my point though is that when we look at surfaces we are usually concerned with the rate at which something is flowing through it, be it a fluid or a magnetic field.

- IrishBoy123

scroll down here to equation 7
http://www.maxwells-equations.com/faraday/faradays-law.php

- anonymous

Shouldn't it be a double integral on the right side of equation 7

- IrishBoy123

there's a lot of variation in notation. i think the \(\int_S \dots dS \) is enough for some people to signify a double integral

- anonymous

Oh,
cuz I thought about it like this
\[\vec \nabla \times \vec E=-\frac{\partial \vec B}{\partial t}\]
\[(\vec \nabla \times \vec E).d \vec A=-\frac{\partial \vec B}{\partial t}.d \vec A\]\[\iint (\vec \nabla \times \vec E). \space d \vec A=-\iint \frac{\partial \vec B}{\partial t}. \space d \vec A\]\[\oint \vec E.d \vec l=-\iint \frac{\partial \vec B}{\partial t}.d \vec A\]

- anonymous

Electromagnetism is fascinating, I can't wait to study it in later semesters, the moment when you realize ahh you can apply the math you've learned so beautifully

- IrishBoy123

that's pretty good!

- anonymous

I think I'll leave discussion about finding total flux over that surface, it still looks a bit confusing and I doubt I'd use it right now, most of the problems require me to find the flux over the lateral surfaces (they mainly want to see how u can apply the theorems etc.) so my exams will be more theorems(statements) and problems based. My main doubt was how to find C for a 3D figure
I quote from my syllabus
"The emphasis of course is on applications in solving problems of interest to physicists.
The students are to be examined entirely on the basis of problems, seen and unseen."

- IrishBoy123

try this.
i could really do with the practise too but i've got a lot of rugby to watch this evening:-) so i'll have a go later....
it is set up to be do-able in a few ways, so might be interesting.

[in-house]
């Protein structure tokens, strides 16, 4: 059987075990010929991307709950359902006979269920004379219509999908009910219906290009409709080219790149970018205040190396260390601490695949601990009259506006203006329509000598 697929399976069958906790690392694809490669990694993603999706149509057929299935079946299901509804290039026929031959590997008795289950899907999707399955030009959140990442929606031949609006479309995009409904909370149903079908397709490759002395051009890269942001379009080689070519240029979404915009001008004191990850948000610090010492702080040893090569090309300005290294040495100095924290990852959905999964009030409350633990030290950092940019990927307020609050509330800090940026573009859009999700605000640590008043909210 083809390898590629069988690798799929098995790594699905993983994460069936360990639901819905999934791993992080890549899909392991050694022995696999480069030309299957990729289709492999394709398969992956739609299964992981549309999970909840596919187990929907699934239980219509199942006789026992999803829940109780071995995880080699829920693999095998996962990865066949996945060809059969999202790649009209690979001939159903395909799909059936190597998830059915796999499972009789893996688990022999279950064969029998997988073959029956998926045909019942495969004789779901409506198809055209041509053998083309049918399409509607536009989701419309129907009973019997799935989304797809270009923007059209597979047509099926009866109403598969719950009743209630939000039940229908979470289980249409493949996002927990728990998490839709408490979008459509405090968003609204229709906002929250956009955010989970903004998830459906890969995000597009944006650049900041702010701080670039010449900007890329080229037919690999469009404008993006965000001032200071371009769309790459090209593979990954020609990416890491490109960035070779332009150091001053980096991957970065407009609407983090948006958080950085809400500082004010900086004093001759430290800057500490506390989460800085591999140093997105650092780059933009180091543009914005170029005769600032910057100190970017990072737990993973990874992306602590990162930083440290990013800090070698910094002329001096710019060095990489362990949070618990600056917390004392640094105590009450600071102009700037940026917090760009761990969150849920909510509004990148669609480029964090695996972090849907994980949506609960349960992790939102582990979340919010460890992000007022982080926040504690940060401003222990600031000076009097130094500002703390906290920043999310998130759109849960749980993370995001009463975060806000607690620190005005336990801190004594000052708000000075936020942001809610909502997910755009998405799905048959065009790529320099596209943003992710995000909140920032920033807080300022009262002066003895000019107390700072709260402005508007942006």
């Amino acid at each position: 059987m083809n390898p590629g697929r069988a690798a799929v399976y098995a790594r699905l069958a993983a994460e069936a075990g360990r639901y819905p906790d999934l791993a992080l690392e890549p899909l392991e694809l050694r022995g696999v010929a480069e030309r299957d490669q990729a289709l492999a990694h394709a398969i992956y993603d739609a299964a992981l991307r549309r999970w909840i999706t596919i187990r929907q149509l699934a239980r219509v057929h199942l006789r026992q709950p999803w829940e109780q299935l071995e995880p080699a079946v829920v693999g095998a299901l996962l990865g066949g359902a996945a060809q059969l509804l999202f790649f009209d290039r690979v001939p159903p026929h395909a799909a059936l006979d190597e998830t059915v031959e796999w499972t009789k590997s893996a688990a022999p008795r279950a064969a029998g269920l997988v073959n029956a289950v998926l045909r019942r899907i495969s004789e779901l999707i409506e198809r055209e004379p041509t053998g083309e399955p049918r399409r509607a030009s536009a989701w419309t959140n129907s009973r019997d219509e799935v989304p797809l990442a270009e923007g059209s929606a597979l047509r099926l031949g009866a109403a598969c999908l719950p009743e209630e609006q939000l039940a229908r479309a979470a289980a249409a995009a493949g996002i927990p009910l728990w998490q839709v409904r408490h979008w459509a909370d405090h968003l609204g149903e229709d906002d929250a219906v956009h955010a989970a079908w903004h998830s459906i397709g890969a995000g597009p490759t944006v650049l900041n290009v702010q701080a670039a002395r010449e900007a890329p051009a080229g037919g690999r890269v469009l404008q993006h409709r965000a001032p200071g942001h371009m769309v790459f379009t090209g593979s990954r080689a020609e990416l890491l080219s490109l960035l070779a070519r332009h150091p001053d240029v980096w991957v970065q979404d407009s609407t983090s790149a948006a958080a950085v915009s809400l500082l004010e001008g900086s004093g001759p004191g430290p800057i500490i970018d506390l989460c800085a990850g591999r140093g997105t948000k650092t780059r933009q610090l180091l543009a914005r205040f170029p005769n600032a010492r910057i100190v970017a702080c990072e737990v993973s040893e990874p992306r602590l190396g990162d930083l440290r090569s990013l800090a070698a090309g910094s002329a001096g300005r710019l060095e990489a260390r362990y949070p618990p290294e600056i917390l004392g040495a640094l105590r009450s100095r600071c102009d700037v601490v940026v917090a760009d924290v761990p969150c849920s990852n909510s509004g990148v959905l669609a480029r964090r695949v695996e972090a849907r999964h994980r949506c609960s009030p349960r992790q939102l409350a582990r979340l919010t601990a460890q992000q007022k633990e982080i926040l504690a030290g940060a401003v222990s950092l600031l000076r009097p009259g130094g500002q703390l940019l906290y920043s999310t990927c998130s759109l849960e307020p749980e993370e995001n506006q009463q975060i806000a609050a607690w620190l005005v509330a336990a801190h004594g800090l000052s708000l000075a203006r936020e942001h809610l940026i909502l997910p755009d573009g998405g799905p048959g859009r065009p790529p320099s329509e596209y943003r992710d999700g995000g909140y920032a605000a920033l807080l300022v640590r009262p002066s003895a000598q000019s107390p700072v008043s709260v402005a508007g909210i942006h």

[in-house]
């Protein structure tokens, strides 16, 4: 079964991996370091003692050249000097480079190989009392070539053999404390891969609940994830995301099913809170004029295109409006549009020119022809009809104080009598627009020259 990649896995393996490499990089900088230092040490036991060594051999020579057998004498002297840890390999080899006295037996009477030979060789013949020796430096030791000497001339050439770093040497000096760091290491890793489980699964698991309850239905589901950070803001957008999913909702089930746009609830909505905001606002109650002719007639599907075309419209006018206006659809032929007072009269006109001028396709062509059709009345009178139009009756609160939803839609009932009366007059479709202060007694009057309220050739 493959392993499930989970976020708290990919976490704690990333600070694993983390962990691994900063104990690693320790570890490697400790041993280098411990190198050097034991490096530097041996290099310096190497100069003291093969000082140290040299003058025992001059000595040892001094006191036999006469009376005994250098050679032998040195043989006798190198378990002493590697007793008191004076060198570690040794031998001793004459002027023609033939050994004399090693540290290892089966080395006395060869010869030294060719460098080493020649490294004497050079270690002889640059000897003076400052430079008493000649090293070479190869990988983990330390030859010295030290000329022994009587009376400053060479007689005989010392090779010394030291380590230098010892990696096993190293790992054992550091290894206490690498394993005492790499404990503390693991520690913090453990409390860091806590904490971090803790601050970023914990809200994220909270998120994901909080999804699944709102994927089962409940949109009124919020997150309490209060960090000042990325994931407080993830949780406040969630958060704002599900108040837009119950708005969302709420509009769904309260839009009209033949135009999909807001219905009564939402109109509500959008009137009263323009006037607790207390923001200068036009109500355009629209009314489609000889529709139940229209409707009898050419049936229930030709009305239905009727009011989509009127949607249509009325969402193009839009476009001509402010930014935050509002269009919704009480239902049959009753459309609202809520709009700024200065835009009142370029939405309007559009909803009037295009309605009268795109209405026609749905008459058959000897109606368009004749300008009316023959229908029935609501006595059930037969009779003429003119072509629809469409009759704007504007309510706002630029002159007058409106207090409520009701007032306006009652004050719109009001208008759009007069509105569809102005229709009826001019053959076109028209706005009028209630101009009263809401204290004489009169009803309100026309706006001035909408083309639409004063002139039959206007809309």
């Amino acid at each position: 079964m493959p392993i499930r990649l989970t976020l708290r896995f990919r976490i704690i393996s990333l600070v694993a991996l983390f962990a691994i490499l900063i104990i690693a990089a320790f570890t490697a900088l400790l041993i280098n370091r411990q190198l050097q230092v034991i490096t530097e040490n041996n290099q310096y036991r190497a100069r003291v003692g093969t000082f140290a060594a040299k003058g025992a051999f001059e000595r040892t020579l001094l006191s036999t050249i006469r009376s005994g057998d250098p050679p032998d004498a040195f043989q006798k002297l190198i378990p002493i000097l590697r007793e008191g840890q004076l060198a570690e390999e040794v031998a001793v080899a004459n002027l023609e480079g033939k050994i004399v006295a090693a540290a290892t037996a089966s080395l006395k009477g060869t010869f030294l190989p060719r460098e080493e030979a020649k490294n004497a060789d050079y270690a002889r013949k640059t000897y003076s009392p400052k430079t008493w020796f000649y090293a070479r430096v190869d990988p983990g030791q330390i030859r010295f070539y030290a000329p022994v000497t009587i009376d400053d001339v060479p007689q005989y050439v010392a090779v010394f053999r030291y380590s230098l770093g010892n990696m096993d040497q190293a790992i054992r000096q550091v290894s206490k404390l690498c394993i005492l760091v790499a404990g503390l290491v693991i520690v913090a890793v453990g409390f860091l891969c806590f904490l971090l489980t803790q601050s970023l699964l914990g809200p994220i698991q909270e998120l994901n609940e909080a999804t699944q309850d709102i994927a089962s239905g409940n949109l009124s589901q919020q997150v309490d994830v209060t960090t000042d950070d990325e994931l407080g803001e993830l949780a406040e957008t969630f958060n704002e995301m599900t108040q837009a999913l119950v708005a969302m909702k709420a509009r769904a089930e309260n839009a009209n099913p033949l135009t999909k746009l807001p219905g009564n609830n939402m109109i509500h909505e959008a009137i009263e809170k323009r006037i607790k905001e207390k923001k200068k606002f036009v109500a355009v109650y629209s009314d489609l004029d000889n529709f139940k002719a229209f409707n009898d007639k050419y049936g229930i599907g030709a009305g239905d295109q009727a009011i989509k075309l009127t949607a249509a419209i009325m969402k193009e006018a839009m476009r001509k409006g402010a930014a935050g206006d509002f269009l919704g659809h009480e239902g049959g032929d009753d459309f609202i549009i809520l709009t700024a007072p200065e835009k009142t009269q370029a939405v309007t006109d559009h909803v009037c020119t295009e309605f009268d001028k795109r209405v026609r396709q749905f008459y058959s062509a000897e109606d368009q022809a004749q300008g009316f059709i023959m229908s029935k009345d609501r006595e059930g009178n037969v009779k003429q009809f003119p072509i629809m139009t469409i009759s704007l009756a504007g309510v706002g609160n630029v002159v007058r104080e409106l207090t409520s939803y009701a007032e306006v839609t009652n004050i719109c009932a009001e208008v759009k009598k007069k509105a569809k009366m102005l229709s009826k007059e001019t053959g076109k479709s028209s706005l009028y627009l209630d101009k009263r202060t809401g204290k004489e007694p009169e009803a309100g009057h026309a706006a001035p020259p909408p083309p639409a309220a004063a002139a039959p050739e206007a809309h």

##### 1 Attachment

- IrishBoy123

oh, i mean example 1

- anonymous

\[\vec V=4y \hat i+x \hat j+2z \hat k\]
S is
\[x^2+y^2+z^2=a^2\]
\[z \ge 0\]
|dw:1443891158189:dw|
Hmm one way we can do is convert into line integral using stokes' theorem!
\[\iint_\limits{S}(\vec \nabla \times \vec V).\hat n \space d \sigma=\oint_\limits C \vec V.d \vec r\]
C is the circular loop in the xy plane
therefore z=0, dz=0
\[\iint_\limits S=\oint_\limits{C}4ydx+xdy=\int\limits_{0}^{2\pi} (-4a^2\sin^2(\theta)+a^2\cos^2(\theta)) d \theta\]\[\iint_\limits{S}=\frac{a^2}{2}\int\limits_{0}^{2\pi}(5\cos(2\theta)-3)d \theta=\frac{a^2}{2}[\frac{5\sin(2 \theta)}{2}-3 \theta]_{0}^{2\pi}=-3 \pi a^2\]
2nd we can find curl then take the projection on xy plane
\[\iint_{S}=\iint_{R}(\vec \nabla \times \vec V).\hat n \frac{dxdy}{\hat n . \hat k}\]
\[\vec \nabla \times \vec V=-3 \hat k\]
\[\hat n=\frac{x \hat i+y \hat j+z \hat k}{\sqrt{x^2+y^2+z^2}}\]\[(\vec \nabla \times \vec V).\hat n=-\frac{3z}{\sqrt{x^2+y^2+z^2}}\]\[\frac{1}{\hat n . \hat k}=\frac{\sqrt{x^2+y^2+z^2}}{z}\]
\[\iint_\limits{S}=\iint_\limits{R}-\frac{3z}{\sqrt{x^2+y^2+z^2}}.\frac{\sqrt{x^2+y^2+z^2}}{z}dxdy=-3\iint_\limits{R}dxdy=-3\pi a^2\]

- anonymous

- IrishBoy123

yes!
i think this is a really good book, you will know the maths already:
http://www.amazon.co.uk/A-Students-Guide-Maxwells-Equations/dp/0521701473
there is a pdf somewhere on the net so you can try it first and see if you like it.
by the time you finish it you will see how Maxwell worked out the speed of light whilst sitting at his desk doing some maths! amazing stuff really.